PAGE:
Good Eats in Old Texas
Old Texas Brewing Co. Grill aims to be the first craft brewery in Johnson County. Unfortunately, Rick and Dena Hazen, the married couple that co-own the place, do not have their license to brew just yet. The Hazens have been waiting patiently for their application to be approved by the federal government for well over a year. The lack of an actual brewery is frustrating to them, but it’s not as big a problem for their diners: Already, Old Texas’ beer menu is larger than some bar beer menus. There’s a ton of local (Rahr & Sons Brewing Co., Martin House), semi-local (Lakewood Brewing Co.), and statewide (Shiner) beer to choose from.
For an appetizer, the hushpuppy fish poppers were amazing. The clean, sweet taste of the Atlantic whitefish (blessedly not muddy-tasting tilapia) and the salty, crunchy cornmeal batter combined perfectly, and the homemade Cajun-spiced tartar sauce was lovely –– it took a great amount of will power not to lick the ramekin.
The brisket-stuffed jalapeños also sounded too good not to try as a starter. Four large, plump peppers had been de-seeded (the membrane holding the seeds to the pepper provides most of the caustic burn) and then stuffed with smoked brisket folded into a mild, creamy cheese. Wrapped in bacon and fried, the delectables were just hot enough, and the contrast between the cheese and spice was heavenly. The flavor of the tender brisket faded a little into the background, but the thick-cut bacon more than made up for that.
Actually, the appetizer menu is so loaded with interesting choices that my table of three picked another starter, the brisket nachos, as an entrée. What arrived was a massive pile of thick queso, more of that brisket, and some tomatoes atop enough chips to feed a soccer team. Seriously, there was way too much food. The brisket, like all of the other barbecue goodies, is smoked out back –– it’s nice to be able to eat barbecue without smelling like you’ve eaten barbecue. The queso/brisket combination was delicious, but the plethora of chips was overkill.
The best way to get a good sampling of a place’s ’cue is usually via a combo plate. Old Texas’ plate included pork shoulder, sausage links, and sliced brisket. Each meat had a nice but not overly strong smoke flavor. The pork was amazingly tender, and the sausage links were plump. I thought the brisket was only average, maybe a little chewy, but a dining companion loved it. The accompanying sauce was more honey-molasses sweet than spicy, and a little of it went a long way.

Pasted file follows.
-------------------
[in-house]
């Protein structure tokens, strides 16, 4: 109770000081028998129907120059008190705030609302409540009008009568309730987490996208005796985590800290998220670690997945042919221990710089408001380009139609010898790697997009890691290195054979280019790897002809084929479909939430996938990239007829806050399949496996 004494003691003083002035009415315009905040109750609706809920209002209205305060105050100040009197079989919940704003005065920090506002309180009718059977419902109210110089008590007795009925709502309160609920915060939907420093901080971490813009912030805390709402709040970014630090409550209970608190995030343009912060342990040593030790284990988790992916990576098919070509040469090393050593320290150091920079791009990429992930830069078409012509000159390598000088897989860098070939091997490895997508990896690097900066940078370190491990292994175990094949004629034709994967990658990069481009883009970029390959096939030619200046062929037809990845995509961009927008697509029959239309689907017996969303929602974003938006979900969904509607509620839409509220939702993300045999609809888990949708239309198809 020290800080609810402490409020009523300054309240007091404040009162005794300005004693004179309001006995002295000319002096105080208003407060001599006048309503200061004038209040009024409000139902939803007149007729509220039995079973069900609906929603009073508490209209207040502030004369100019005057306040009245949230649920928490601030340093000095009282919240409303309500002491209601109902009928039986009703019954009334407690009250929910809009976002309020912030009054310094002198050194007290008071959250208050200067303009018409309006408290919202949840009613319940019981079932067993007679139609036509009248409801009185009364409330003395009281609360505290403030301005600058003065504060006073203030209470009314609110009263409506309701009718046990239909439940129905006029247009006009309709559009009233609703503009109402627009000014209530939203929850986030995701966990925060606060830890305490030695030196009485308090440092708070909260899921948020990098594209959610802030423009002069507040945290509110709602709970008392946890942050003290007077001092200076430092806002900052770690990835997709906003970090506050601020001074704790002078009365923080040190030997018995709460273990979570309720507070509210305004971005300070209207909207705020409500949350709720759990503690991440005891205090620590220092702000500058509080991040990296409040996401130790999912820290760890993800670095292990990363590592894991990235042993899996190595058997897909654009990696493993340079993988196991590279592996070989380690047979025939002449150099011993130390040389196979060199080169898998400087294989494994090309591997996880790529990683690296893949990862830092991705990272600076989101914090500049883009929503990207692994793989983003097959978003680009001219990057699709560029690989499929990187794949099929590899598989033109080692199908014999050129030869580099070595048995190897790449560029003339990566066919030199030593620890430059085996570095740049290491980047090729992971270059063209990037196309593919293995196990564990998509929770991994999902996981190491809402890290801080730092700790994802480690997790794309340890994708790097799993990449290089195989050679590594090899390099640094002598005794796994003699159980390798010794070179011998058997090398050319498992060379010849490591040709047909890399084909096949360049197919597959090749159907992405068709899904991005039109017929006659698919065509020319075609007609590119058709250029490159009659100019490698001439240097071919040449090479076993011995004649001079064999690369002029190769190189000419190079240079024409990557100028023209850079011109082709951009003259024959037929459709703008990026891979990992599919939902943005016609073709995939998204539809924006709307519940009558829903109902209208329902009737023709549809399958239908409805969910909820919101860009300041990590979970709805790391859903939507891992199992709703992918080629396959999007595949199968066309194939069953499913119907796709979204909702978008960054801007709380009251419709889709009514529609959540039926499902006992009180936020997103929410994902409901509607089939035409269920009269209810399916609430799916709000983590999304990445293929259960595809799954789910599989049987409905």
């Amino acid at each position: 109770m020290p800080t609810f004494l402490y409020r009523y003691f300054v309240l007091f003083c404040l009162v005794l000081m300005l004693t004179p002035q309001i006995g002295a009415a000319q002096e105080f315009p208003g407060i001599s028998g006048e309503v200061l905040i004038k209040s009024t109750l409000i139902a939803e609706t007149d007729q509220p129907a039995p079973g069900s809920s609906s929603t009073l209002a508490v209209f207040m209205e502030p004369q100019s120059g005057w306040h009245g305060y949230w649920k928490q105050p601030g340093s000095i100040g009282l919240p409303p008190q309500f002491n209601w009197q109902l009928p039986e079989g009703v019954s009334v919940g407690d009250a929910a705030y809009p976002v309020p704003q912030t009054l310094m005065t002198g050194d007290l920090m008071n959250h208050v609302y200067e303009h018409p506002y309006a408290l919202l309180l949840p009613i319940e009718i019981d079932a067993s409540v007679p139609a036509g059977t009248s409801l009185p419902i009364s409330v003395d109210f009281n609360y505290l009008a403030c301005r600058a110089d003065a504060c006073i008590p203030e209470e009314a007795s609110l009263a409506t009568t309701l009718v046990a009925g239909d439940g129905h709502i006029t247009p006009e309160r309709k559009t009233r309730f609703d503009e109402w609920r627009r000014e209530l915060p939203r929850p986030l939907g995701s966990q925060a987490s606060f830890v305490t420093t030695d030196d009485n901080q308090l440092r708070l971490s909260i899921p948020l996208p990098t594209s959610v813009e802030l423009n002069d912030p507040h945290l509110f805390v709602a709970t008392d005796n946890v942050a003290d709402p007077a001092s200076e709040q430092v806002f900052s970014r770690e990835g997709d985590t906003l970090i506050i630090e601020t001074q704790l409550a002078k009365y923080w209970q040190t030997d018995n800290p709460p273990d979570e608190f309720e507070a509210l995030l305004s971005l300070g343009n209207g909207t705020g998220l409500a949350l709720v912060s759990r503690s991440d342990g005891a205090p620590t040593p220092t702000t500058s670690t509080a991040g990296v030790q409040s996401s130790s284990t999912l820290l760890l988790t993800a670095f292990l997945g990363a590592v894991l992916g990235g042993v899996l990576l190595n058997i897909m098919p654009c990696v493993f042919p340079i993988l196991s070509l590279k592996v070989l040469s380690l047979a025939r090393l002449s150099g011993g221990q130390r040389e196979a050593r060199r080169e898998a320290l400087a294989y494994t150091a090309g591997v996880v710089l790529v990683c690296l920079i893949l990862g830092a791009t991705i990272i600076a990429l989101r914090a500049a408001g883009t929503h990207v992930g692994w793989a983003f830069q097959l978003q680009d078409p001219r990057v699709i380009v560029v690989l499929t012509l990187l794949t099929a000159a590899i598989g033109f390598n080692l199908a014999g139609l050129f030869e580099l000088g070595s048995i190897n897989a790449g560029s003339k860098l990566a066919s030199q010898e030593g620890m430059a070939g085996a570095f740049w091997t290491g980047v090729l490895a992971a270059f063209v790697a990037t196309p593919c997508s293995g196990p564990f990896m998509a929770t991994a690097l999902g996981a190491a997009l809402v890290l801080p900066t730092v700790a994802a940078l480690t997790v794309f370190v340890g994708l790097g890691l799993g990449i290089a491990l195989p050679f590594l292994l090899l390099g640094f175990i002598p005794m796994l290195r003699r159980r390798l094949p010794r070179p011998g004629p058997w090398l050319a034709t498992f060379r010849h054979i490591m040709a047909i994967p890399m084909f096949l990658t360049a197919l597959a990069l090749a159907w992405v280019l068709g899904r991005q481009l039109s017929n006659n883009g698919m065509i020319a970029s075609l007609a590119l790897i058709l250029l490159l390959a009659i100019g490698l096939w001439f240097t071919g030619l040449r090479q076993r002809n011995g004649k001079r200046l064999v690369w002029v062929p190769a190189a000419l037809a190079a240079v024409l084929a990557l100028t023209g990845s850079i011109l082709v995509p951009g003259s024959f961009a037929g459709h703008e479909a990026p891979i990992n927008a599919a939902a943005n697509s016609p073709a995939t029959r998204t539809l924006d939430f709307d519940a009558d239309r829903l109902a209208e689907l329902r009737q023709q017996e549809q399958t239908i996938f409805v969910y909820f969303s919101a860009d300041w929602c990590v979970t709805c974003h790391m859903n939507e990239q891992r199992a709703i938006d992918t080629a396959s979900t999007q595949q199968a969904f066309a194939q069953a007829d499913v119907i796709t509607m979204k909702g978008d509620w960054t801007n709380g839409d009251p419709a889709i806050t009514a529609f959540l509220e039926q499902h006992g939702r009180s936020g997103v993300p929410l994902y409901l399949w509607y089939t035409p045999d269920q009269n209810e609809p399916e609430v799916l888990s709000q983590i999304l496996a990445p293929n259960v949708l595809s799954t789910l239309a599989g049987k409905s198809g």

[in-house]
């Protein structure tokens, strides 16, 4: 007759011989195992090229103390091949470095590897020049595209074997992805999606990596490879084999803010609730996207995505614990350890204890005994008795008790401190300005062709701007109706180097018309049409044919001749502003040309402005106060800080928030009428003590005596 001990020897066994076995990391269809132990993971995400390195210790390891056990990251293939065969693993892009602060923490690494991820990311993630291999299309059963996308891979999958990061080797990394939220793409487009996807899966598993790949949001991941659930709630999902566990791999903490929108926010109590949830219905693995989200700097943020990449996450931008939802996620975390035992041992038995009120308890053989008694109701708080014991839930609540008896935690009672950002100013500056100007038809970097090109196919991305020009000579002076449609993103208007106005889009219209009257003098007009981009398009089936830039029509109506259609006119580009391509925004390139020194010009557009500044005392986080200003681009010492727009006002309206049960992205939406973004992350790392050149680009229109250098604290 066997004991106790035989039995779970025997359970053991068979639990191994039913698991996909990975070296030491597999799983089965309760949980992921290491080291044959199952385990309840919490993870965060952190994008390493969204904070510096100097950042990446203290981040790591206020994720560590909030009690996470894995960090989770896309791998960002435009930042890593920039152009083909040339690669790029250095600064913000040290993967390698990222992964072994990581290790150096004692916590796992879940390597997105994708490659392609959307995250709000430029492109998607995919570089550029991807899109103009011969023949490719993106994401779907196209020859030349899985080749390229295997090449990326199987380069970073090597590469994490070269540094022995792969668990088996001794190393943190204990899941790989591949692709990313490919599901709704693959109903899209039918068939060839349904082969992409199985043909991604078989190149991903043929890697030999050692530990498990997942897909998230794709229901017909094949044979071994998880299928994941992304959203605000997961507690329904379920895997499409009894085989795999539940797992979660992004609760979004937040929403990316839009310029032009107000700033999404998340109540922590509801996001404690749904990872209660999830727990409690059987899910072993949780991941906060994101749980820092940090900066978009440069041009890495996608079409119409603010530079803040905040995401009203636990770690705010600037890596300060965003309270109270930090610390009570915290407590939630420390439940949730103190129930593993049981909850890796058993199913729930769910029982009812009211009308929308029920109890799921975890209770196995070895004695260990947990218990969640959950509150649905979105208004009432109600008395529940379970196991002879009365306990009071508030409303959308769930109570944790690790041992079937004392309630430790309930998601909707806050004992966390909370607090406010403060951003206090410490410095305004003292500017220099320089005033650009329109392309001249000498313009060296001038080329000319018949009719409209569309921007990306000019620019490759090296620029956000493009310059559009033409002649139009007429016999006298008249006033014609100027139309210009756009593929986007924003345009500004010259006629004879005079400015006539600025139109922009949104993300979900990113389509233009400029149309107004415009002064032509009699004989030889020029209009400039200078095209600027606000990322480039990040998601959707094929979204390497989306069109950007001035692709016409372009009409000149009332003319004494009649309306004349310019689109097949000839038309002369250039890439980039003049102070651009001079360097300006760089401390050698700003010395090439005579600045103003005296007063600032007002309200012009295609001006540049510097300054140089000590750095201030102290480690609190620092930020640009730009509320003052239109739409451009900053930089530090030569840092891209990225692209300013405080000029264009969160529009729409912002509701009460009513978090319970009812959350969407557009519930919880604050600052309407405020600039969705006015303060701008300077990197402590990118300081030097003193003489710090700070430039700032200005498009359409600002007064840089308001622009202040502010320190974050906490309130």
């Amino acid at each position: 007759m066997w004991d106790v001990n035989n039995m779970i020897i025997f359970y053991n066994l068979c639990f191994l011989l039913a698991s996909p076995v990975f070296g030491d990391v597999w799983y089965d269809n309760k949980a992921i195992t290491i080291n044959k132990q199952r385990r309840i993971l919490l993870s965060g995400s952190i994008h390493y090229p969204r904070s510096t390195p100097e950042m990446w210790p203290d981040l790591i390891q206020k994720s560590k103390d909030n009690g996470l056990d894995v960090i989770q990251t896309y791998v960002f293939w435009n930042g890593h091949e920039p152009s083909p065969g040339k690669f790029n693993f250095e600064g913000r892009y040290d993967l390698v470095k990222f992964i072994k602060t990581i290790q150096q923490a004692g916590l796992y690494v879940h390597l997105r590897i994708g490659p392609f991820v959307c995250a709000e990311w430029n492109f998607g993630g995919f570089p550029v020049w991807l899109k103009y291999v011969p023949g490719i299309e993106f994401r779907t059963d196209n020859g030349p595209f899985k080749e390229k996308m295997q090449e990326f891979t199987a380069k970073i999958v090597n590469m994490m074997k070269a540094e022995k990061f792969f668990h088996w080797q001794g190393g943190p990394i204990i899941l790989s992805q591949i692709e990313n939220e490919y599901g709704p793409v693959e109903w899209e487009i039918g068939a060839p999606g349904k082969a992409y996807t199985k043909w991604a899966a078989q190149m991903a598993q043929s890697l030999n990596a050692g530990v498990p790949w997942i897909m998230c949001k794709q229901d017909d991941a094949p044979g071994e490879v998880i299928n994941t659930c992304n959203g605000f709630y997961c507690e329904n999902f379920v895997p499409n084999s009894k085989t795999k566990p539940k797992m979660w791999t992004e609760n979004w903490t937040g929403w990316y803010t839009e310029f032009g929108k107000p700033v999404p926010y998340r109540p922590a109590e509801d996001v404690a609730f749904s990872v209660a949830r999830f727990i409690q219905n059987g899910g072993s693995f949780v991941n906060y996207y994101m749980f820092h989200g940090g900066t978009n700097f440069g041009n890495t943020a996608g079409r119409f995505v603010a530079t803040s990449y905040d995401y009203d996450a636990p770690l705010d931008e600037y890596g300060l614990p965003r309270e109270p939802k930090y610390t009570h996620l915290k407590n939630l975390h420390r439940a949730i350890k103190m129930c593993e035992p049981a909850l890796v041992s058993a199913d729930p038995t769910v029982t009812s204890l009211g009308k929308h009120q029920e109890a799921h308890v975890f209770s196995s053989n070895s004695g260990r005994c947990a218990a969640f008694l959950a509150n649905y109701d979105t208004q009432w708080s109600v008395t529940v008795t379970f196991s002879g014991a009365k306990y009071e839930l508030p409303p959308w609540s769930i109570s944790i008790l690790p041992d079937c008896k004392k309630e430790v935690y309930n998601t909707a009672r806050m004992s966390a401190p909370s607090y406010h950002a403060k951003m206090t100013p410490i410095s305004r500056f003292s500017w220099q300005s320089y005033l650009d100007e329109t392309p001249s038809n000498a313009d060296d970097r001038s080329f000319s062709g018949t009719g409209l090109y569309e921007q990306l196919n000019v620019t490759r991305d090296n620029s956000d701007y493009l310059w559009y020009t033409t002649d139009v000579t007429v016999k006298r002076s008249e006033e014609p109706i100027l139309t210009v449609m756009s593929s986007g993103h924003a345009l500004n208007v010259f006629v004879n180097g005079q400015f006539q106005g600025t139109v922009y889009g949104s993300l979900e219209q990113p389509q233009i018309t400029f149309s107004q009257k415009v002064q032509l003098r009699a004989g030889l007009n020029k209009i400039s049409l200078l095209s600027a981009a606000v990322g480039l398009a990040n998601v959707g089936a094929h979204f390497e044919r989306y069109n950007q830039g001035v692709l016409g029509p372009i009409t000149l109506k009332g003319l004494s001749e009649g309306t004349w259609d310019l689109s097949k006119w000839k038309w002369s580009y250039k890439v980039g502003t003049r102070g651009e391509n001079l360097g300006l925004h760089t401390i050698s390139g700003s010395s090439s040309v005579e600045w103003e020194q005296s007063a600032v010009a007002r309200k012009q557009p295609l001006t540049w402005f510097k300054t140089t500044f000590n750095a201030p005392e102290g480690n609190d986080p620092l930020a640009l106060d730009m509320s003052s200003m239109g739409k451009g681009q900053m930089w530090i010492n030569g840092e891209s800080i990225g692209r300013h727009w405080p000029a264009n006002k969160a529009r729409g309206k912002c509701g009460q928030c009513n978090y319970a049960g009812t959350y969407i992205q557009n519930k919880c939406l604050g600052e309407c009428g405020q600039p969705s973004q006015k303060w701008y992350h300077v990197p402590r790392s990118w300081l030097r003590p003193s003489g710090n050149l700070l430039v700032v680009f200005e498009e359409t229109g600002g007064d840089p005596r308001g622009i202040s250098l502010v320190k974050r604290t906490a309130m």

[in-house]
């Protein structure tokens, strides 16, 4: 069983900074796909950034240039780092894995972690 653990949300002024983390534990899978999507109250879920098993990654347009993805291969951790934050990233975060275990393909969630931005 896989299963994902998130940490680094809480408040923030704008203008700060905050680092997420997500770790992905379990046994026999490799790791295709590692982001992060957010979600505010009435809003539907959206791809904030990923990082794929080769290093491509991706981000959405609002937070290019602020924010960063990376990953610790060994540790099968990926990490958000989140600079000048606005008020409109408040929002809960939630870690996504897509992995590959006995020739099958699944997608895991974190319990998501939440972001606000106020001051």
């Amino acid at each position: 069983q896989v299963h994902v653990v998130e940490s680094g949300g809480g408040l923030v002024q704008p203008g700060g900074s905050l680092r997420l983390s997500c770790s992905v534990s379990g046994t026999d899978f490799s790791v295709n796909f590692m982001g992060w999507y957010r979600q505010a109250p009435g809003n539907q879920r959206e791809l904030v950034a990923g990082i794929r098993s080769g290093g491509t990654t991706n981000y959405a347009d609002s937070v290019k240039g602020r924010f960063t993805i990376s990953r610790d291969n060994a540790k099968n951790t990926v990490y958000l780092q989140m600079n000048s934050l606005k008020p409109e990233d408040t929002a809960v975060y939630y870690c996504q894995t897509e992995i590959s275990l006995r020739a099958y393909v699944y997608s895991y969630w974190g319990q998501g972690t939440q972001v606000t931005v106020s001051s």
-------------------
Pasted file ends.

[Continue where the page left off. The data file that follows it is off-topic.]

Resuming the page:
Finally, the Old Town cheeseburger (named after Old Town Burleson, where the restaurant is located) was pretty much everything you could want in a burger. Topped with the traditional fixin’s and your choice of cheese, the 8-ounce patty had been scrupulously grilled, with the resultant char markings and mouthwatering flavor as evidence. (The beef came out medium rare; if you want it any other way you should probably speak up when you order.)
The Hazens decided to open in Burleson instead of Tarrant County because, as Dena said, Burleson is short on non-chain, semi-fancy eats. Equal parts bar, barbecue joint, and old-fashioned family restaurant, Old Texas Brewing Co. Grill is a welcome oasis of independence in the wasteland of chain establishments that is North Johnson County.
Old Texas Brewing Co. Grill
112 W Ellison St, Burleson. 817-447-2337. 8am-10pm Sun, 11am-12am Mon-Wed, 11am-2am Thu-Fri, 8am-2am Sat. All major credit cards accepted.
Hushpuppy fish poppers ….. $5.99
Brisket-stuffed jalapeños …. $8.49
Brisket nachos ………………. $11.99
Barbecue combo plate ……. $13.99
Old Town cheeseburger ….. $9.99